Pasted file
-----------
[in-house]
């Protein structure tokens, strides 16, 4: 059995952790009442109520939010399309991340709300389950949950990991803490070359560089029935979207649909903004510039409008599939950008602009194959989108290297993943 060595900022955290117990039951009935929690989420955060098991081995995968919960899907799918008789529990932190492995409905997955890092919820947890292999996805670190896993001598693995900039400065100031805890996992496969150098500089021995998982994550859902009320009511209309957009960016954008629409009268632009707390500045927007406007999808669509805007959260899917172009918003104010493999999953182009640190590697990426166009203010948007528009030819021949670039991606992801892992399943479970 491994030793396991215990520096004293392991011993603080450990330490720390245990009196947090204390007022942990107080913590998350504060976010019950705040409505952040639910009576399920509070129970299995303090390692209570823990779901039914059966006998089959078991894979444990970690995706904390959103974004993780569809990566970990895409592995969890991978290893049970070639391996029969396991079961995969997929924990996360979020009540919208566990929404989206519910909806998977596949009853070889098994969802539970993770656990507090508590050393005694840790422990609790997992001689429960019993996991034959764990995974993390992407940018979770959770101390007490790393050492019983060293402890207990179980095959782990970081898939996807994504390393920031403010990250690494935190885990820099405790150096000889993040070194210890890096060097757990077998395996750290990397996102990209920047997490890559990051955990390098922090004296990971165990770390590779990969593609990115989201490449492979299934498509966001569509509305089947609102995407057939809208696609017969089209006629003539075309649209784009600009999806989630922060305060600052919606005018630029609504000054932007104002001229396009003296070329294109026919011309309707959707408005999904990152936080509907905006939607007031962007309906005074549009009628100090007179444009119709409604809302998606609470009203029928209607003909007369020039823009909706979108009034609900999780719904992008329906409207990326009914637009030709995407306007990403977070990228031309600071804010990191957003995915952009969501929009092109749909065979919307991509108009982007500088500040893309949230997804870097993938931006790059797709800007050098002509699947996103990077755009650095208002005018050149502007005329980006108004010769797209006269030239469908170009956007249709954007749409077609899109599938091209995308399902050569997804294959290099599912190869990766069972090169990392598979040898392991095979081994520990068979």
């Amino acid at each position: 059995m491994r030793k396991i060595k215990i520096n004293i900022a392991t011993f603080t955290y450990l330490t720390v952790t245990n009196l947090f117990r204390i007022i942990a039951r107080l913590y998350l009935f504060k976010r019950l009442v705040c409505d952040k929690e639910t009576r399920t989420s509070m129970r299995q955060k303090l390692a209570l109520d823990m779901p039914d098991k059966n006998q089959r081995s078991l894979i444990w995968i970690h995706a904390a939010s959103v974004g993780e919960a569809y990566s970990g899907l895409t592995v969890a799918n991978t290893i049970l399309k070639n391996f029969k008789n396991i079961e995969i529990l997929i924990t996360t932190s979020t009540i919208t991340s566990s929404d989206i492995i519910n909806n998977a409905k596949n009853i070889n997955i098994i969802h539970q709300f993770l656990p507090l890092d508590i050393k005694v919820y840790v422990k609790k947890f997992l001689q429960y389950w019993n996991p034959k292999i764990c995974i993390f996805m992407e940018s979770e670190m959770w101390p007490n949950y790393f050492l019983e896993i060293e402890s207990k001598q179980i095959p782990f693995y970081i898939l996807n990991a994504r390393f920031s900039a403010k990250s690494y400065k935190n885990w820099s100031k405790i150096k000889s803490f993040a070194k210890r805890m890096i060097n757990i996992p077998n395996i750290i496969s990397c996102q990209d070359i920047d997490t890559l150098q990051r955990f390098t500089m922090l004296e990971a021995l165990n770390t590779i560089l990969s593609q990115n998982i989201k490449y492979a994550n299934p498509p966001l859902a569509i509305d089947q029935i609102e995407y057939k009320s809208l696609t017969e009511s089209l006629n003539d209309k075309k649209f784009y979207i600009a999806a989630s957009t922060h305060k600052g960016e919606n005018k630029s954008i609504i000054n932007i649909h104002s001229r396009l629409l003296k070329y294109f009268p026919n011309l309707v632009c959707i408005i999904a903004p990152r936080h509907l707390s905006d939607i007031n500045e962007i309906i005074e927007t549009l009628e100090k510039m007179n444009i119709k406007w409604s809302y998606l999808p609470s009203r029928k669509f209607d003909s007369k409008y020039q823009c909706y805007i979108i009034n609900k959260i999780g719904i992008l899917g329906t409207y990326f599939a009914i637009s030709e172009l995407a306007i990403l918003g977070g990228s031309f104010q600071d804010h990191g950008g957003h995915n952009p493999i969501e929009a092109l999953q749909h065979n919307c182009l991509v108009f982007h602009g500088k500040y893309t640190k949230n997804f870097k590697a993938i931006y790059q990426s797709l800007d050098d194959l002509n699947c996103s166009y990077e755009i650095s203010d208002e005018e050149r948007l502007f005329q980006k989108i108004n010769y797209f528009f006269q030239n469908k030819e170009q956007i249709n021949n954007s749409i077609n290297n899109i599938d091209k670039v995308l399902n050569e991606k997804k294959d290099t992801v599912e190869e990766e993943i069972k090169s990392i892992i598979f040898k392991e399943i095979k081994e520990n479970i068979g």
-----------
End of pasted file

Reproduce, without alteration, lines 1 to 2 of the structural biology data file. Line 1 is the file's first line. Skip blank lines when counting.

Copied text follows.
[in-house]
């Protein structure tokens, strides 16, 4: 059995952790009442109520939010399309991340709300389950949950990991803490070359560089029935979207649909903004510039409008599939950008602009194959989108290297993943 060595900022955290117990039951009935929690989420955060098991081995995968919960899907799918008789529990932190492995409905997955890092919820947890292999996805670190896993001598693995900039400065100031805890996992496969150098500089021995998982994550859902009320009511209309957009960016954008629409009268632009707390500045927007406007999808669509805007959260899917172009918003104010493999999953182009640190590697990426166009203010948007528009030819021949670039991606992801892992399943479970 491994030793396991215990520096004293392991011993603080450990330490720390245990009196947090204390007022942990107080913590998350504060976010019950705040409505952040639910009576399920509070129970299995303090390692209570823990779901039914059966006998089959078991894979444990970690995706904390959103974004993780569809990566970990895409592995969890991978290893049970070639391996029969396991079961995969997929924990996360979020009540919208566990929404989206519910909806998977596949009853070889098994969802539970993770656990507090508590050393005694840790422990609790997992001689429960019993996991034959764990995974993390992407940018979770959770101390007490790393050492019983060293402890207990179980095959782990970081898939996807994504390393920031403010990250690494935190885990820099405790150096000889993040070194210890890096060097757990077998395996750290990397996102990209920047997490890559990051955990390098922090004296990971165990770390590779990969593609990115989201490449492979299934498509966001569509509305089947609102995407057939809208696609017969089209006629003539075309649209784009600009999806989630922060305060600052919606005018630029609504000054932007104002001229396009003296070329294109026919011309309707959707408005999904990152936080509907905006939607007031962007309906005074549009009628100090007179444009119709409604809302998606609470009203029928209607003909007369020039823009909706979108009034609900999780719904992008329906409207990326009914637009030709995407306007990403977070990228031309600071804010990191957003995915952009969501929009092109749909065979919307991509108009982007500088500040893309949230997804870097993938931006790059797709800007050098002509699947996103990077755009650095208002005018050149502007005329980006108004010769797209006269030239469908170009956007249709954007749409077609899109599938091209995308399902050569997804294959290099599912190869990766069972090169990392598979040898392991095979081994520990068979």